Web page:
2. What would make them think that Federal union representatives would not share this information with national elected officials?
  3. So does this mean that union leaders would see the draft information but congressional representatives, committees and the public wouldn’t?
  4. Based on the memo, is there any consequence possible if such information makes it to the media?
  5. In Agencies where national security information is an essential component to budget development, are there any requirements on union participants with regard to sharing with non-governmental individuals such as union employees or officers?
  6.  The memo purports to be guidance yet doesn’t address any of the above, is there a reason for that?

Scope of the Pre-decisional Discussions

I can’t help it. I also have some questions on how broad pre-decisional involvement will be. In October 6, 2010 meeting of the Council, John Gage, National President of AFGE is quoted as saying “We want pre-decisional involvement on all issues.” With that in mind, the memo, again offering guidance, doesn’t appear to answer any of these questions:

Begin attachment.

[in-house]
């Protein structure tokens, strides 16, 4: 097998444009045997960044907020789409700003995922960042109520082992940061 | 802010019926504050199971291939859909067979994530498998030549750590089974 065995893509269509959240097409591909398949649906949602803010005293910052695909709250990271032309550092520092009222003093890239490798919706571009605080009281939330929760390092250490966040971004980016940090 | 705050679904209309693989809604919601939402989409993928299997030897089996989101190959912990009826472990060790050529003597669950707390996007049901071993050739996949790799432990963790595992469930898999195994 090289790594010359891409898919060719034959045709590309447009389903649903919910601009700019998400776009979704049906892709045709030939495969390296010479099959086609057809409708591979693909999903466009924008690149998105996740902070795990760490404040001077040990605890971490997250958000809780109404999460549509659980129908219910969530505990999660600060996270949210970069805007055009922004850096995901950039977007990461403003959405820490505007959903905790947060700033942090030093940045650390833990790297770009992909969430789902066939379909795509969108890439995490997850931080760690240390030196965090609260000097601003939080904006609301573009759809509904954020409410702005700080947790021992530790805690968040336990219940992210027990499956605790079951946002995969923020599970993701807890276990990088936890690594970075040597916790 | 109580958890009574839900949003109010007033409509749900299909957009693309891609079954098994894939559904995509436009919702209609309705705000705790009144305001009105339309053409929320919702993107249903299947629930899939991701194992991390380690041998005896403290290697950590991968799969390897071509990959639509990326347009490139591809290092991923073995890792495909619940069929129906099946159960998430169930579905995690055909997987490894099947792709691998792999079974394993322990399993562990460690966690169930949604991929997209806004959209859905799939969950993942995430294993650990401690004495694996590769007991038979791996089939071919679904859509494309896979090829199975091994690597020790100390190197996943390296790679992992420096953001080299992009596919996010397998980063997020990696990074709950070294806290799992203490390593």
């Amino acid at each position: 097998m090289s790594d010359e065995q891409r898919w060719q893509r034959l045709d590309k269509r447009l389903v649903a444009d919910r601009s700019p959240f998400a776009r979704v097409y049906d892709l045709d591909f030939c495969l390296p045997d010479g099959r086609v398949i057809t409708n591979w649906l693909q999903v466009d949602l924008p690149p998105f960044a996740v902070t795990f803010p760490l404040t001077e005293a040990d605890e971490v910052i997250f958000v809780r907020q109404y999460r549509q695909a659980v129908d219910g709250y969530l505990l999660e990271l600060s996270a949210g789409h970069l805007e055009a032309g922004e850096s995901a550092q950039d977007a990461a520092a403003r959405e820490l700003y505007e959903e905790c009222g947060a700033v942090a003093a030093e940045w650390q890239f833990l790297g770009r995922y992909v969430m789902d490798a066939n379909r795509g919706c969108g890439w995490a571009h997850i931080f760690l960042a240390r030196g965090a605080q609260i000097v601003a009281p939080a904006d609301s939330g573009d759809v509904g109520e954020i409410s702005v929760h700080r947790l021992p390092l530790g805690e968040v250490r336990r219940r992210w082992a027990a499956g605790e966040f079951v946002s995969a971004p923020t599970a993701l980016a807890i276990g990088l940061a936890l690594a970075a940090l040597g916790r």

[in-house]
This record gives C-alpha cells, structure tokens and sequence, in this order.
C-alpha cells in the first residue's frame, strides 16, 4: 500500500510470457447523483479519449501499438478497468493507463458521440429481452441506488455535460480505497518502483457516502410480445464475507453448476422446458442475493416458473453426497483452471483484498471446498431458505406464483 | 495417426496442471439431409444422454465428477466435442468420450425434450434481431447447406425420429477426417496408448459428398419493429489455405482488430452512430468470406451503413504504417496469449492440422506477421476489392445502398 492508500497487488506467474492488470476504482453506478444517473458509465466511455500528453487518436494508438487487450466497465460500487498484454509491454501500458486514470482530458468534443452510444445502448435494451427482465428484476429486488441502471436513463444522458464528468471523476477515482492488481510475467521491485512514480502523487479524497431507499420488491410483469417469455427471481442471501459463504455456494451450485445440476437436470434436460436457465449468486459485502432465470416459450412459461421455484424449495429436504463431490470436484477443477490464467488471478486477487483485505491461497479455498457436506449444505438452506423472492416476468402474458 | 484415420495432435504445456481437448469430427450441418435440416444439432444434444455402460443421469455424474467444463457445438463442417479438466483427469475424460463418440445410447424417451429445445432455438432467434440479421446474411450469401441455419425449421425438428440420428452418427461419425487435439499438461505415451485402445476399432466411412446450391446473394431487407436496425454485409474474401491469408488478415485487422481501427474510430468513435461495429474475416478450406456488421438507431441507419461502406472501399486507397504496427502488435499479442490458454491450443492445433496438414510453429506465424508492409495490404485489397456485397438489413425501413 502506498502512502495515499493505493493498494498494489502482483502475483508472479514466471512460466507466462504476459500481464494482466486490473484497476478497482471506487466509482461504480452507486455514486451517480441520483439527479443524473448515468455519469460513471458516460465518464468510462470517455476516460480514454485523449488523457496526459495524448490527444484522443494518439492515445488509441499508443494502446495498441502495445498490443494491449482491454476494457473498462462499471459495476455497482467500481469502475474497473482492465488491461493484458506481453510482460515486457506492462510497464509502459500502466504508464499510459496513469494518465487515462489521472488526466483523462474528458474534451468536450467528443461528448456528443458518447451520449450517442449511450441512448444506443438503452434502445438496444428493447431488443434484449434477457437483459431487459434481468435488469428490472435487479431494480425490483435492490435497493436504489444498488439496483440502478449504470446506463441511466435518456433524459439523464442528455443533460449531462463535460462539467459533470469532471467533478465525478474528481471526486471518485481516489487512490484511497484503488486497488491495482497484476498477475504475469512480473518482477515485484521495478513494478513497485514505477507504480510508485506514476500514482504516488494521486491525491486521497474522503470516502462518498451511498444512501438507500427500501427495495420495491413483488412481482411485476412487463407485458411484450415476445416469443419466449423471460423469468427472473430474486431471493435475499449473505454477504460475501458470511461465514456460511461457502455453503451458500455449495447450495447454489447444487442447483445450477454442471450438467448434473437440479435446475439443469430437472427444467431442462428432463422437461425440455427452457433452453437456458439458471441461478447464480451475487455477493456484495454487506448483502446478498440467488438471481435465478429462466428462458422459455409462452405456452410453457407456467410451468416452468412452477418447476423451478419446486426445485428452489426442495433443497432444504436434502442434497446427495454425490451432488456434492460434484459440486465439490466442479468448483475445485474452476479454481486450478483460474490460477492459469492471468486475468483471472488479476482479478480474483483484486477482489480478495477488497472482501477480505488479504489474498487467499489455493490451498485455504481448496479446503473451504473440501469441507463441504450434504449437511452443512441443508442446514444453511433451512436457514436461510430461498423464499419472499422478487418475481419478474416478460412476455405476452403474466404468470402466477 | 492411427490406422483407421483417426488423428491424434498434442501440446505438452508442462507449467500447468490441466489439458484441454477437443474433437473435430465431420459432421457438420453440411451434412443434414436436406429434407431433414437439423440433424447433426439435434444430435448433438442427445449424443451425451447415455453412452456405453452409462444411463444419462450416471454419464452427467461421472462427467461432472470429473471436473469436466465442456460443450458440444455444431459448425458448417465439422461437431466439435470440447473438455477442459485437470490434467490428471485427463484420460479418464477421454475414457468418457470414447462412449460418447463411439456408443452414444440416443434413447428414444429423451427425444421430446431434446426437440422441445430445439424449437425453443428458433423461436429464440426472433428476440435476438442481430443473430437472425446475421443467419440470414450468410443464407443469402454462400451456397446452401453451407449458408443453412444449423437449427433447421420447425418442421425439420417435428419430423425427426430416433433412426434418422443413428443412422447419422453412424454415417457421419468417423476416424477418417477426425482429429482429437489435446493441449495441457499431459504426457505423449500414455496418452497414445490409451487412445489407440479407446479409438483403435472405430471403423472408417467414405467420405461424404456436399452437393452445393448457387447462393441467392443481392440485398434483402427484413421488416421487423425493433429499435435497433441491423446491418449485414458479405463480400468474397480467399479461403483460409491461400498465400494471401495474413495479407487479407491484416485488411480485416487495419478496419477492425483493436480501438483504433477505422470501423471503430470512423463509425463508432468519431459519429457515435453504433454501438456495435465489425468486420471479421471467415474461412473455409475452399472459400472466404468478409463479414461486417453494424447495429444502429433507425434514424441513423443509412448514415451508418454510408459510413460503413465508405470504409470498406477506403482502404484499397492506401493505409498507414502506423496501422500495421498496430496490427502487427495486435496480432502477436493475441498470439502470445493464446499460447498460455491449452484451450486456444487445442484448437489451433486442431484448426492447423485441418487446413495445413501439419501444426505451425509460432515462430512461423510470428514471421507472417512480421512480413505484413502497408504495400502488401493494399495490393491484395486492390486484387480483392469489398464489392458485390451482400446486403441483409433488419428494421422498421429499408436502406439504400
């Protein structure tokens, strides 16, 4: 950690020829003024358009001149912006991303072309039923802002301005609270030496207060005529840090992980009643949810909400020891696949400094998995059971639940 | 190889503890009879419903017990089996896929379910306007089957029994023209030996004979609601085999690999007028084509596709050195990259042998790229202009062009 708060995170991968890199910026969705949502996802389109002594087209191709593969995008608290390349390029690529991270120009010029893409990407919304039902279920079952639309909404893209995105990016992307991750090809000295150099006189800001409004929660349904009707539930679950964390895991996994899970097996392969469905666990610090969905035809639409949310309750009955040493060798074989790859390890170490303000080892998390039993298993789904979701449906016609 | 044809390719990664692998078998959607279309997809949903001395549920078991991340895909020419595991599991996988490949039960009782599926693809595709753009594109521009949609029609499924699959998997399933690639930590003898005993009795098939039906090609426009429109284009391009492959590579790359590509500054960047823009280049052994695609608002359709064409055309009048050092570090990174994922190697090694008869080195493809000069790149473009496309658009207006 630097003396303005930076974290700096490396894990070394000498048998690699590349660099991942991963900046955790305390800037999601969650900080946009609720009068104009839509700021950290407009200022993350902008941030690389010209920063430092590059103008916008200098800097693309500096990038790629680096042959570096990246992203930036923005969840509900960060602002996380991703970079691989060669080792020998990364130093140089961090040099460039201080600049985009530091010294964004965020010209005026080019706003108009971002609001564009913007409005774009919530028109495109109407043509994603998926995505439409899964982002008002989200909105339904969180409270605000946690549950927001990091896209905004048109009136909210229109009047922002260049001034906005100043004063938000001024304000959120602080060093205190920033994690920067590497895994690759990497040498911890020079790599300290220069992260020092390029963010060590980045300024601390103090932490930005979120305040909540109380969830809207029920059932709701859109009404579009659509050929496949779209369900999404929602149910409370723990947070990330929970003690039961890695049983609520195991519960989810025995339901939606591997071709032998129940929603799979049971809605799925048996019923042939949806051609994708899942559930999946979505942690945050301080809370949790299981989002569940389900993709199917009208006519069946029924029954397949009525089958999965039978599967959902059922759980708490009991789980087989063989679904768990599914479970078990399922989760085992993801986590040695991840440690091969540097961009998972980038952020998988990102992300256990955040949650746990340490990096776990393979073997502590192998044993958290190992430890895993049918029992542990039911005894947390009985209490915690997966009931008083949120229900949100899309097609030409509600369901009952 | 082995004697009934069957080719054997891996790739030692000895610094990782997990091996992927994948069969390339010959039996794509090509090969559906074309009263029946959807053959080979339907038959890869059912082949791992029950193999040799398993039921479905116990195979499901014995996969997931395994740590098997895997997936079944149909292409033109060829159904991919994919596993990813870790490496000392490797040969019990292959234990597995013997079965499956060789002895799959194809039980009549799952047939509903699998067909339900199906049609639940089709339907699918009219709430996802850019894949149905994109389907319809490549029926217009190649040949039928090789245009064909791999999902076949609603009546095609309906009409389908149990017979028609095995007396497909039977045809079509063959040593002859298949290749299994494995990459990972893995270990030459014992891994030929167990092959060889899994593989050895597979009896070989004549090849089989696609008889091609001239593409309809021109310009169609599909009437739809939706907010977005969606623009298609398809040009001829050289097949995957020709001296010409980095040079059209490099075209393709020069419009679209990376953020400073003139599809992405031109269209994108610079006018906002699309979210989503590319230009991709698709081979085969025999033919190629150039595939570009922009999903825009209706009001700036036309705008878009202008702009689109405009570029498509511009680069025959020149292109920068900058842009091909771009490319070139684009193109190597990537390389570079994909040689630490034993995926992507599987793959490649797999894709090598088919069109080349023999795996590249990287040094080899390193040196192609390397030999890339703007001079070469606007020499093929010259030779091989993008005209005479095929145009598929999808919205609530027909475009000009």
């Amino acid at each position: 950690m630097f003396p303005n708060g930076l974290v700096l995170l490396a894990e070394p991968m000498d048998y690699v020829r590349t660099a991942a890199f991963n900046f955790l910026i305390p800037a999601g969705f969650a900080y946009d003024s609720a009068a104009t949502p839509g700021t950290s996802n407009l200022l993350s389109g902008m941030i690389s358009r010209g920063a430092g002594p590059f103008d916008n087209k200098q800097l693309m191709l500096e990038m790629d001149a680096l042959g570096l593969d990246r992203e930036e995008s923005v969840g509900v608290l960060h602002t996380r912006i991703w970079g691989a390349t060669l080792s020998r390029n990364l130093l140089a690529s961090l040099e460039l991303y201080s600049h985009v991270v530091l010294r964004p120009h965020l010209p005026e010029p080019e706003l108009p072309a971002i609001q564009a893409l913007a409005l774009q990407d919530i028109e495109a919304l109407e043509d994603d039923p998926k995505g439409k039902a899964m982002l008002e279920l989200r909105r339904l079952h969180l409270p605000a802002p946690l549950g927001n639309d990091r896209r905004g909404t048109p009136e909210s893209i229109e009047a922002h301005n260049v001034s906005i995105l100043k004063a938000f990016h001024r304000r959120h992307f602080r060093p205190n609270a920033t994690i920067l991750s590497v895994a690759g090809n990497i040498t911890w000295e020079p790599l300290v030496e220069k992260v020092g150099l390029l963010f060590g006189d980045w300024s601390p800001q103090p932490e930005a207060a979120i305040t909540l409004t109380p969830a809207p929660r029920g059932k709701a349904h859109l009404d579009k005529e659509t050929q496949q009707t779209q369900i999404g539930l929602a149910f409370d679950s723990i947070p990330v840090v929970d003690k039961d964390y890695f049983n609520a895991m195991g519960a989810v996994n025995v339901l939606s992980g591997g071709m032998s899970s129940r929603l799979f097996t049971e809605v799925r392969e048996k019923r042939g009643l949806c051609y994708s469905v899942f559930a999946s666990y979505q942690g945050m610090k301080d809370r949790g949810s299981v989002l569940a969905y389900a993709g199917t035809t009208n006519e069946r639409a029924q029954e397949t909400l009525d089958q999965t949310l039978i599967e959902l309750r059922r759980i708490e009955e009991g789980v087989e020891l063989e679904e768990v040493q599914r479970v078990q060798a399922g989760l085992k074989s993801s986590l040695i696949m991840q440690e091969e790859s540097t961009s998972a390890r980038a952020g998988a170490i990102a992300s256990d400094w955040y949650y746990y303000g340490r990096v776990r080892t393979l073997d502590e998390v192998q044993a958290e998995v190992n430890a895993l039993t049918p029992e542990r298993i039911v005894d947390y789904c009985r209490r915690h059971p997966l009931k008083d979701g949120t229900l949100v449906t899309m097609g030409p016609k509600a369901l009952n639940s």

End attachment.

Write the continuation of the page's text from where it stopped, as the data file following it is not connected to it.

1. What, exactly, is a “workplace matter” for pre-decisional involvement purposes?
  2. Is acquisition a workplace matter?
  3. Is the scope of Agency contracting a workplace matter?
  4. Is regulatory enforcement a workplace matter?
  5. Is the decision to fund the Agency’s awards budget a workplace matter?
  6. Is the makeup of the Agency’s negotiating team to reach a new collective bargaining agreement a workplace matter?
  7. Has any thought been given by the administration to any of this?

And so on, and so on.

Creating an Advantaged Position for Unions or Others in Agency Policy Making

Agency Ethics Officers (and maybe Inspectors General) should pay attention to the memo as well.

The memo appears to set the stage for providing unions an advantaged position in matters not covered by law. I understand that the Federal labor law authorizes negotiation over personnel policies, practices and working conditions but the memo goes far beyond that to perhaps cross the line by giving advantage to a non-government entity.

What if, for example, the labor department is pre-decisionally involving its Federal union in how its private sector union rules will be applied as a “workplace matter.” Both the Federal union and many of the private sector unions are AFL-CIO affiliates. How can this not be a problem?

In Agriculture’s Food Safety and Inspection Service, the Federal union has long cozied up to consumer groups while industry groups pressure the Agency for various matters the inspectors may not agree with. When you start discussing a number of “workplace matters” in this context, you’re in the middle of some ethics concerns,

The Office of Government Ethics website reads (in part):